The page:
By Briana Vannozzi
“This time next year Holtec will hire 300 to 400 people and they’ll be working on this facility and we’ll have about 1,000 people here working by the end of the decade,” said Holtec Technology Campus Program Director Ed Mayer.
It’s a big promise from the technology company. It designs, manufactures and installs equipment mainly for the nuclear power industry. About 200 construction workers are on site any given day. Roughly 35 are Camden residents.
“We’re working with the local board of ed and also with Camden County College to put curriculums in place so when students graduate they can come to Holtec at different skill levels and join our apprenticeship program we’re going to have. So our goal is to grow world class fabricators from the local community and have them work at Holtec,” Mayer said.
Once it’s complete, the Holtec manufacturing campus will house three main buildings with more than 600,000 square feet of space on this former shipyard site.
“So the first major phase that Holtec is going to be needing, they’re going to need folks who are able to weld, so what we’ve done is we’ve held two mini job fairs, if you will, for welders,” said Freeholder Jonathan Young.
Holtec received a $260 million tax incentive from the state to relocate here. The company gets the money after it’s up and running, with new jobs and new taxes generated. They’ve pledged to hire locally and the firm is working with the county one stop center to make it happen.
“For years and years and years there’s been a lot of big announcements, big things that are going on so you know there is some skepticism that’s going around right now. But right now if you look around, it’s happening, it’s real,” Young said.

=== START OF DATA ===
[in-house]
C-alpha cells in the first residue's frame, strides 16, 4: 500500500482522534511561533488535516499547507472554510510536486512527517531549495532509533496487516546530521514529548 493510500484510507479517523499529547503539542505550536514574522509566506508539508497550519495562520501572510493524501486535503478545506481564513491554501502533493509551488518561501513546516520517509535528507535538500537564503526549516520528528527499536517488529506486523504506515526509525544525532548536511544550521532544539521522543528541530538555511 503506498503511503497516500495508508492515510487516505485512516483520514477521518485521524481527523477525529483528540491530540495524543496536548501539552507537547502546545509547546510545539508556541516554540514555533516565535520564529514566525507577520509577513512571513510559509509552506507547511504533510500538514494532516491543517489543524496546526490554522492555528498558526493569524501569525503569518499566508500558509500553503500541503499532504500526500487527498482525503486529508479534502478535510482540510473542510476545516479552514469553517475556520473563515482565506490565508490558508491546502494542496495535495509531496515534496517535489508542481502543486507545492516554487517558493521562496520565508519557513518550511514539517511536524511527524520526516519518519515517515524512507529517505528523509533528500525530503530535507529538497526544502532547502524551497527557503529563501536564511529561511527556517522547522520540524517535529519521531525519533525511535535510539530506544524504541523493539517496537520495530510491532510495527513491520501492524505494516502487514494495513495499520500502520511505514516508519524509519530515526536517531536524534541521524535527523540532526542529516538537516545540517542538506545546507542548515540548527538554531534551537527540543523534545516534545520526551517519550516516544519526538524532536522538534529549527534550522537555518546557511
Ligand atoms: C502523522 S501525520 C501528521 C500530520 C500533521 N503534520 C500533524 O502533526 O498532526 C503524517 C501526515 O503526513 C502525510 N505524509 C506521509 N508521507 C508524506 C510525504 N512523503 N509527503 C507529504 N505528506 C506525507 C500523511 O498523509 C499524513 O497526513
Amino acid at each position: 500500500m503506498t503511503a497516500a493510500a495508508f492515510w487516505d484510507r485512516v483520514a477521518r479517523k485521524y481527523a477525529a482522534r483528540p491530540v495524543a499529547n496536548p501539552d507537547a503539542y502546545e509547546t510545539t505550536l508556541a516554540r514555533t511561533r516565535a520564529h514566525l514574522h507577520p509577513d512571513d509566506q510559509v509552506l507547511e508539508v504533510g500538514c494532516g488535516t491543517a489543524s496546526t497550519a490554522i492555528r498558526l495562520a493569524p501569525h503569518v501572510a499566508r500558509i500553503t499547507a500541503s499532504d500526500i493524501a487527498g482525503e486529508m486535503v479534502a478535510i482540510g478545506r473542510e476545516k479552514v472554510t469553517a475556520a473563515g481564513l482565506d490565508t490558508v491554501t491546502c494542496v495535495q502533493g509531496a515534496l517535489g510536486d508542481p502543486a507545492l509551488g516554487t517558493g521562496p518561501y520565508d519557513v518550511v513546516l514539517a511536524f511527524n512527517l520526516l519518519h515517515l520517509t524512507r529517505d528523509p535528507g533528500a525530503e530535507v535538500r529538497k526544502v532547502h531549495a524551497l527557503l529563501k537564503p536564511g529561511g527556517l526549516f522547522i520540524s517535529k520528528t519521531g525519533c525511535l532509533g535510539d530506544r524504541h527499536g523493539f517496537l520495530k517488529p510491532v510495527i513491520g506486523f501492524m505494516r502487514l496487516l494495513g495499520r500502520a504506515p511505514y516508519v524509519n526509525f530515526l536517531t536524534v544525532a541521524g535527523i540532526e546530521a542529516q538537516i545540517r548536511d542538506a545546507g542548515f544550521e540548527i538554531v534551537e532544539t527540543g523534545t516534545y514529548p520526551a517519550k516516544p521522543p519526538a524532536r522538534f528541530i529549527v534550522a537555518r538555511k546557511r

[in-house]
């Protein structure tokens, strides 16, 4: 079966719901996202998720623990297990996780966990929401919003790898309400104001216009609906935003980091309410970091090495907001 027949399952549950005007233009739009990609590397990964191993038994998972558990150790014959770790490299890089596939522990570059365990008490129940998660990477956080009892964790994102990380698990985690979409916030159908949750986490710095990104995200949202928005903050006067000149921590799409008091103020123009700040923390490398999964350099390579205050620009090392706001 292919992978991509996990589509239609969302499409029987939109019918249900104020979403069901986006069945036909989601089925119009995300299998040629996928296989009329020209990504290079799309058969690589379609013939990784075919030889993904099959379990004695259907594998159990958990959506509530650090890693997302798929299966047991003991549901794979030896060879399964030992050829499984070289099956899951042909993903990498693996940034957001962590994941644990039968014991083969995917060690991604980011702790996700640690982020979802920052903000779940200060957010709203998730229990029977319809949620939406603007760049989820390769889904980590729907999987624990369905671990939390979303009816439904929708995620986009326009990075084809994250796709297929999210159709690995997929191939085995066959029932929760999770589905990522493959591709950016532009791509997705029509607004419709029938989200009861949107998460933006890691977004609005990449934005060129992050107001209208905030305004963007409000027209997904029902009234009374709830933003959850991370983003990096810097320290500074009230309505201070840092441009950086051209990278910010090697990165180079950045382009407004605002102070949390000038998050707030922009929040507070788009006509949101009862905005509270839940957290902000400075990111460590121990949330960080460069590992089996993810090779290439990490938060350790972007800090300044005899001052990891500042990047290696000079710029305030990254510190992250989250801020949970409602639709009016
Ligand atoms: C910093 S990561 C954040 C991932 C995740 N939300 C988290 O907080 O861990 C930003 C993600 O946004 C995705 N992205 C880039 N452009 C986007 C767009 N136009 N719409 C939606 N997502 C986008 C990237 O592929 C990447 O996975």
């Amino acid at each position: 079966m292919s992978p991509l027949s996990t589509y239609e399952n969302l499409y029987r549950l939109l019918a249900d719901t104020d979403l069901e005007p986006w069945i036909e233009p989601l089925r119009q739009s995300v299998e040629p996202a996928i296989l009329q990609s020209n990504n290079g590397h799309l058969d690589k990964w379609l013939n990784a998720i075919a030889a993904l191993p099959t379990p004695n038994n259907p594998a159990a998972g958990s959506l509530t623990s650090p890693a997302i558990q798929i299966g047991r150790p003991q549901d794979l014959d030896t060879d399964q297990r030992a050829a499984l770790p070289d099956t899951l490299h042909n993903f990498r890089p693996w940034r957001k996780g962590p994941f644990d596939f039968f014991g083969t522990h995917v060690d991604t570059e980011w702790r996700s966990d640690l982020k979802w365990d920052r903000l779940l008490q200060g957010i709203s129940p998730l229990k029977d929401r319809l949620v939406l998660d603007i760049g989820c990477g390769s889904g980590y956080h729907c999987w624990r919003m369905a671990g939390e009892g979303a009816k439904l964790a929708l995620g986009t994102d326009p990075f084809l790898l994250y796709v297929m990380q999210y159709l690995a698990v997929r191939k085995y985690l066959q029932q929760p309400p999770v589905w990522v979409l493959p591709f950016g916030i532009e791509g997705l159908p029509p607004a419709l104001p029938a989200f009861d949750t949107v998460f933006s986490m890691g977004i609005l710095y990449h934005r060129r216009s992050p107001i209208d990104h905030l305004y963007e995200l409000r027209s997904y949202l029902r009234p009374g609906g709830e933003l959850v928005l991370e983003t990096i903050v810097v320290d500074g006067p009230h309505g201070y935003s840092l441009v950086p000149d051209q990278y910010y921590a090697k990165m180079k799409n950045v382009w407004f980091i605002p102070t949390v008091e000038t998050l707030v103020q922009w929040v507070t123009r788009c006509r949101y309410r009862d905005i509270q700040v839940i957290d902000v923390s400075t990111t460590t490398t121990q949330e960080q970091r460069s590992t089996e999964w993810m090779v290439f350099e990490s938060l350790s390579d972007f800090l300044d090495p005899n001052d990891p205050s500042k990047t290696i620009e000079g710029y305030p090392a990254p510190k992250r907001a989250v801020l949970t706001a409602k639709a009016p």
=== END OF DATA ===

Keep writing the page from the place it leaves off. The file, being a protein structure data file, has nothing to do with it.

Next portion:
“You know, usually jobs are like two hours away, you know working in Newark sometimes, Atlantic City. This is right around the corner right in my backyard. Been waiting for this all my life, you know what I mean? It’s finally here,” said Harold Hollingsworth of Laborer Pipe Crew Local 172.
But there are still the naysayers. Those who question the return on investment for this third largest tax break given to date.
“It’s choosing winners and losers in the marketplace. We’ve also found that it’s a really bad return on investment and the other thing is Main Street New Jersey doesn’t get these types of politically connected incentives,” said Americans for Prosperity New Jersey State Director Erica Jedynak.
“I think all you have to do is walk around site and look at the investment we’re making and the number of jobs we’re going to create and you know it’s real,” Mayer said.
If all goes according to plan, the future of Holtec will lie in the production for a small modular reactor and that could mean thousands of jobs.
“One great thing about Camden is it had a lot of infrastructure. The rail lines are close and we’re going to have a rail line that actually comes into the building to bring the raw material in and it will also allow us to bring the finished product out,” Mayer said.
“Everyday I see a change in my neighborhood. Every day I come home, and they see me another positive example, you know, working and they want to be a part of it. So the neighborhood is happy and you know it’s hopefully. It’s hope. Hope,” said Charles Little of the Laborer Tri State Local 77.